Rugrats: The 1990’s Nickelodeon classic needed something – genocidal killer mutants!

Family Guy – As far as I know there have been at least three references in Family Guy of something related to Doctor Who, the first was when Brian mentions that since marijuana has been legalized in Quahog, “Doctor Who ratings are through the roof”. Another brief reference involves Peter naming an owl “Doctor Hoo”. The best example of this is in the very first Star Wars special that they did. As the crew jumps into hyperspace, one can see the fourth Doctor theme through the window to which Peter suggests that “Hyperspace is weird!”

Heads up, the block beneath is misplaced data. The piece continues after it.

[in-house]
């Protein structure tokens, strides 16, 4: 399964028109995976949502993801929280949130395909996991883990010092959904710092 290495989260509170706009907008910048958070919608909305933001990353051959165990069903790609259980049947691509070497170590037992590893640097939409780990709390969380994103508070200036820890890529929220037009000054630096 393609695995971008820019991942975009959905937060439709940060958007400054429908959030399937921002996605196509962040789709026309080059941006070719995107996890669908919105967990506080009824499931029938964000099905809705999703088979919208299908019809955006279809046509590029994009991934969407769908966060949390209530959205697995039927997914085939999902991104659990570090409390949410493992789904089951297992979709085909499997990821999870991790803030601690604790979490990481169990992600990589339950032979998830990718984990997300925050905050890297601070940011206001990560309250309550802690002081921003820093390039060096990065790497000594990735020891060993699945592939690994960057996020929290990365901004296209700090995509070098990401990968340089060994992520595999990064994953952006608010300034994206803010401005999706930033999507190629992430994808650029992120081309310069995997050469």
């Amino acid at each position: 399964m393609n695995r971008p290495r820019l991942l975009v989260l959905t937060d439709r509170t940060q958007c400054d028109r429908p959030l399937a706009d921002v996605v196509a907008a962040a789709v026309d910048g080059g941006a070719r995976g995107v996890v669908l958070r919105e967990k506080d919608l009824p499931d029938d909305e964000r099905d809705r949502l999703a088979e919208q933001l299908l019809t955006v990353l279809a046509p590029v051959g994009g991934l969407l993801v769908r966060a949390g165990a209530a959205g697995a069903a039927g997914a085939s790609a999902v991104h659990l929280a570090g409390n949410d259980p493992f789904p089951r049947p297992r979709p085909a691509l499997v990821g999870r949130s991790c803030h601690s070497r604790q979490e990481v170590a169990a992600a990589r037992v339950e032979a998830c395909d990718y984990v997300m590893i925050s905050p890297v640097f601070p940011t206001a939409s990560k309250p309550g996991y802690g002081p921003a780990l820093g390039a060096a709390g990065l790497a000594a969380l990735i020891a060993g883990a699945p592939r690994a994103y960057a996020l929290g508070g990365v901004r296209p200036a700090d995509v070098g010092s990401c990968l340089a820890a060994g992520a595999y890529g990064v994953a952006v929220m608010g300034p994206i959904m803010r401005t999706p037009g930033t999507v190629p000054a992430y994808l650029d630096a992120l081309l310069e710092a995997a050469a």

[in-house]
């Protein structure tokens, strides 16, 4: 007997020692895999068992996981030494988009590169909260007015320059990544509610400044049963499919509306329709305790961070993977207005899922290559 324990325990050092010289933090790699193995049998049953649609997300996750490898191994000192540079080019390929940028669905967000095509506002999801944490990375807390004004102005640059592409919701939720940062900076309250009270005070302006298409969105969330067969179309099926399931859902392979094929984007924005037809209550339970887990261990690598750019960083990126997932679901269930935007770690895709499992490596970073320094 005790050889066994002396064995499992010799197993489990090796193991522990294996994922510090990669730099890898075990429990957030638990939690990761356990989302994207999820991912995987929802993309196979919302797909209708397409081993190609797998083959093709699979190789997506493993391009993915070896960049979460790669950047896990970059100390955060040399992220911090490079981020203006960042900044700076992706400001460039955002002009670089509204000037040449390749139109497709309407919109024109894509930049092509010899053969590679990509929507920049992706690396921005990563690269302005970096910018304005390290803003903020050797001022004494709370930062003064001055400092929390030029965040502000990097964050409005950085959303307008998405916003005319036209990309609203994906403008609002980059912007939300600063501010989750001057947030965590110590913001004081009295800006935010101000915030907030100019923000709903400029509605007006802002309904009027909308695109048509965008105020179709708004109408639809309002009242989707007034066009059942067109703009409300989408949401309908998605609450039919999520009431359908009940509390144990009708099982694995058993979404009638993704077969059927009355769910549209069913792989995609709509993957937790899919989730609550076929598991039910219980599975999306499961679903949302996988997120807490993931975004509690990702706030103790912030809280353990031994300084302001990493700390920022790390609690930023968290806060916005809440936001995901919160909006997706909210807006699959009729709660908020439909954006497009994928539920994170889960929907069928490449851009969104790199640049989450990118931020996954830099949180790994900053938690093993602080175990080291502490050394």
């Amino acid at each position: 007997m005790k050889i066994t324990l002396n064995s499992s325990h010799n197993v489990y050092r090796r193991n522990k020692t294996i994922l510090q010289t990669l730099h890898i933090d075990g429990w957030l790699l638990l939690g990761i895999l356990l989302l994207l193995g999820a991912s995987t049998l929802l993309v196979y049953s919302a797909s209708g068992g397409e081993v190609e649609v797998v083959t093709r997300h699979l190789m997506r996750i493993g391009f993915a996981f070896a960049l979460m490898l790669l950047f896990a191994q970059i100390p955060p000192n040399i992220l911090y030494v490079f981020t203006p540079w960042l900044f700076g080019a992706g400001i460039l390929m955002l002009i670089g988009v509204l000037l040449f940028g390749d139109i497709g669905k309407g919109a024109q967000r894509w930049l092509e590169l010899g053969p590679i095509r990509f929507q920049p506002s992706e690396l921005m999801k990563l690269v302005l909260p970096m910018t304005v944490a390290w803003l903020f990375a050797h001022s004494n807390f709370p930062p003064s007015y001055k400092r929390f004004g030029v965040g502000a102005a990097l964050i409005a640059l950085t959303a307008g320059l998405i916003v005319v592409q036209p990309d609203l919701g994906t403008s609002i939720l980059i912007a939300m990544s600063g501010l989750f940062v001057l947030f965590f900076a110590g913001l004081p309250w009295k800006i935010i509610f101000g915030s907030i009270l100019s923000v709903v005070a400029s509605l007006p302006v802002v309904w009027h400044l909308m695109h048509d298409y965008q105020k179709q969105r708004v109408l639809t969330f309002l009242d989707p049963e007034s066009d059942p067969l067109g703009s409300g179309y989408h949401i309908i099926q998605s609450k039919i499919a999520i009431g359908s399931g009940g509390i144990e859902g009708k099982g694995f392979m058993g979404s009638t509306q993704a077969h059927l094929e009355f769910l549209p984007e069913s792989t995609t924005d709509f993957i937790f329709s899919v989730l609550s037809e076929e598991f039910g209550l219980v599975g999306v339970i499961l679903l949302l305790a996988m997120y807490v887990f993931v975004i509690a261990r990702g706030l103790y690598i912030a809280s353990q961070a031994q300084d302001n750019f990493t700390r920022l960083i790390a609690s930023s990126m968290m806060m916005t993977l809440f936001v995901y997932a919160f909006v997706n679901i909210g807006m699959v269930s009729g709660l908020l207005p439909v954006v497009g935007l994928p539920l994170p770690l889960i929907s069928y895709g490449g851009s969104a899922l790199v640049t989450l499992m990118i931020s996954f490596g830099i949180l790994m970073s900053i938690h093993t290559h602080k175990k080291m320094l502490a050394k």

Simpsons – Matt Groening is a big fan of Tom Baker Era Doctor Who, so it’s really no surprise that The Doctor Shows up constantly!

Futurama – And the tradition carries over in his other show as well.

South Park – Fairly recently, South Park did an episode featuring a German Comedy Robot named “Funnybot”. Of course Funnybot is in fact a parody of a Dalek!

Star Trek – One could write a book about Doctor Who references in Star Trek and even vice versa. One of the oddest took place in a Star Trek: The Next Generation episode entitled “The Neutral Zone”. In the episode, the crew comes face to face with survivors from an ancient cryoship. One of the thawed folks, Clare Raymond, is scanned so that her lineage can be seen. It seems she is descended from William Hartnell, Tom Baker, Colin Baker, and Even Kermit T. Frog!